A red-wing blackbird squawks in Brooklyn’s Prospect Park last April.



Photo:

Anna Kremer

Mr. Sibley often urges new birders to try Merlin, a free app developed by the Cornell Lab of Ornithology that he said has gotten better since its 2014 launch. The app works like Shazam for birds—you record a call you hear and the app generates a list of the species that make it. “It’s like having an experienced birder sitting there with you,” said Mr. Sibley.

It takes time to learn how to bird without these aids, to distinguish a robin from a chickadee from its call alone. “For a beginning birder, the first 25 species that you identify are going to be the hardest,” said Mr. Sibley. But once you can recognize the birds near your home, it gets easier to spot characteristics that help you identify more.

A hawk rests on a branch at William G. Lunney Lake Farm County Park in Madison, Wisc.



Photo:

Jeff Galligan

Once you decide to start seeking birds beyond your backyard, a good pair of binoculars becomes crucial. Because binoculars can be hard to keep steady and in focus, advanced birders recommend testing a pair out at home before trying to rely on it in the wild. If someone in your group just spotted an oriole, you don’t want your inability to adjust a lens to stop you from getting a look yourself. You don’t always have to buy your own; many birding groups have spare pairs for newcomers to use.

As you get in deeper, you might wonder whether to invest in other, more advanced birding accessories, like specialized backpacks and infrared heat vision scopes. Many birders say that kind of gear, while helpful, isn’t necessary.

Isaiah Scott, 19, is a college student at Cornell University who started birding five years ago. He quickly fell in love with the activity and now leads birding walks in his hometown of Savannah, Ga. His advice for beginners? Once you’ve gotten some basic equipment, don’t worry too much about constantly upgrading it with the latest tech and building a viewing kit a secret agent would envy. “Just get out there and explore…Start building your relationship with birds.”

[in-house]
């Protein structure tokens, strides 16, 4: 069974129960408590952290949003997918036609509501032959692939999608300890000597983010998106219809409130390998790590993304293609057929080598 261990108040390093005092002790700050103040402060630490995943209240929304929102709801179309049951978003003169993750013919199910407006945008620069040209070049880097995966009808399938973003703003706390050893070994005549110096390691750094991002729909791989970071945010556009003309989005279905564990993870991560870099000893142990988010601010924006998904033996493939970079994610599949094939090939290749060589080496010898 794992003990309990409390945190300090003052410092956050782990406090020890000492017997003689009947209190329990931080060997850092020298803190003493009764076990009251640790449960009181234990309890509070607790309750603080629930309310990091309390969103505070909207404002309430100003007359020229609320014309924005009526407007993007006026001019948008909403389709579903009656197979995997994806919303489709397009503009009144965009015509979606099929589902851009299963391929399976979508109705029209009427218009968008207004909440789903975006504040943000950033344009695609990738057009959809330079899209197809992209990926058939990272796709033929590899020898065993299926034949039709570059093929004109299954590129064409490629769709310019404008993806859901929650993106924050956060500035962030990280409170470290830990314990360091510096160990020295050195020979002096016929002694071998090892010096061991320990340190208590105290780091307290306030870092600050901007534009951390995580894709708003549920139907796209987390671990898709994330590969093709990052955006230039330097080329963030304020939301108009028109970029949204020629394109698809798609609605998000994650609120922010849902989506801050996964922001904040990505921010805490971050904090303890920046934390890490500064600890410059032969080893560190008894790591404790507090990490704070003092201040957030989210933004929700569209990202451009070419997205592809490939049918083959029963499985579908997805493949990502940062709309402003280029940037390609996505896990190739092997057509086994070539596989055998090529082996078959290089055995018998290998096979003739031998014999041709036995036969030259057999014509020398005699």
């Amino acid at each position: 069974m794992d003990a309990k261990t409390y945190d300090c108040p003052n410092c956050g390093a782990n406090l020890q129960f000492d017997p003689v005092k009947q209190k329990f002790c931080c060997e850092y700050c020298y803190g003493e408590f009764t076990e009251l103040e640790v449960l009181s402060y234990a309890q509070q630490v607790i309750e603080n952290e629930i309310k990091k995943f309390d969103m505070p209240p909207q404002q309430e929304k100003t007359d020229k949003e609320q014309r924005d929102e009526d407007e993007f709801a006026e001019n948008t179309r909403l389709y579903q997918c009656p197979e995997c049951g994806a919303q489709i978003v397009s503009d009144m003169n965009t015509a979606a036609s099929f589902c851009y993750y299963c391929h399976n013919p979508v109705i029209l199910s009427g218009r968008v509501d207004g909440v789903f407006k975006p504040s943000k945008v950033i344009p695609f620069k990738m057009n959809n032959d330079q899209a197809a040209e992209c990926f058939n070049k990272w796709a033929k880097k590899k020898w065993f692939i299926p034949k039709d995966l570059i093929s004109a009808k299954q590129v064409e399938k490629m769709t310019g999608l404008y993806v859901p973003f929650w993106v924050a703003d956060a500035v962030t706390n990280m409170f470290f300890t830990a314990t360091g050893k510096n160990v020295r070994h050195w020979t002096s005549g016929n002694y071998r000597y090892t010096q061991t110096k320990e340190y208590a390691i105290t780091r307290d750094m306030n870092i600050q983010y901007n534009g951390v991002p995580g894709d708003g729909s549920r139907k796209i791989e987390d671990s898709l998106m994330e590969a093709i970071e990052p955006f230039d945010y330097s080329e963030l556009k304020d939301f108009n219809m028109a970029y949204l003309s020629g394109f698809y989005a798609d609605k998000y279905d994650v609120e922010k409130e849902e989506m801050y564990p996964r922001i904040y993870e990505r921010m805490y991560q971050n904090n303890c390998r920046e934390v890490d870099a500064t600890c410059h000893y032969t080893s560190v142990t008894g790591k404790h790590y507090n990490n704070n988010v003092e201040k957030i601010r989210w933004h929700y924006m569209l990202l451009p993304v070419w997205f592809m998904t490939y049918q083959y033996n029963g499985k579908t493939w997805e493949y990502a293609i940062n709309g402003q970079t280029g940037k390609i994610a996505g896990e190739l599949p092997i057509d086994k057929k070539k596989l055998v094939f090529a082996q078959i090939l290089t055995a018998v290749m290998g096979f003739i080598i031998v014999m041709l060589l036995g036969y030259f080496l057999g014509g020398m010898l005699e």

The Best Birding Gear & Accessories

Seven items to attract more birds and help you identify the ones you already have



Photo:

Sunnydaze Decor

1. SPLASH ZONE

Pros know to entice birds with water features, where the chirpers can get a drink or take a bath year-round. The deep basin of this handsome, hand-painted seafoam birdbath from Sunnydaze Decor lets you add a solar-powered fountain or a battery-powered wiggler that’ll keep the water moving. Plus, at almost 40 pounds, this ceramic tub is heavy enough to stay upright on windy days. $195, SunnydazeDecor.com



Photo:

Droll Yankees

2. TUBULAR SEED STEIN

To feed sparrows and finches, hang this Droll Yankees feeder up on a tree bough. It’s designed to let them eat from the bottom, so backyard birders can easily see how much seed is left. Worried about squirrels? Opt for a more expensive model with a guard that prevents them from doing mischief. $73, MoreBirds.com



Photo:

Uncredited

3. LONG LENSES

Experts suggest you try different binoculars at an outdoor outfitter store before you buy a pair, noting their weight and how they feel in your hands. No time to comparison shop? Many birders recommend the Celestron TrailSeeker ED 8×42, crafted by a company that has been making optics since 1973. $380, Celestron.com



Photo:

WHITEHORSE

4. SPARROW SHACK

Lots of birds use birdhouses to shelter their eggs when nesting. This Whitehorse birdhouse looks simple, but it features touches like a stainless steel guard at the opening to stop predators from getting inside. Install it on an isolated post, so that a threat can’t jump onto it from a nearby tree. $70, TeamWhitehorse.com



Photo:

Panasonic

5. SUPERZOOM SNAPPER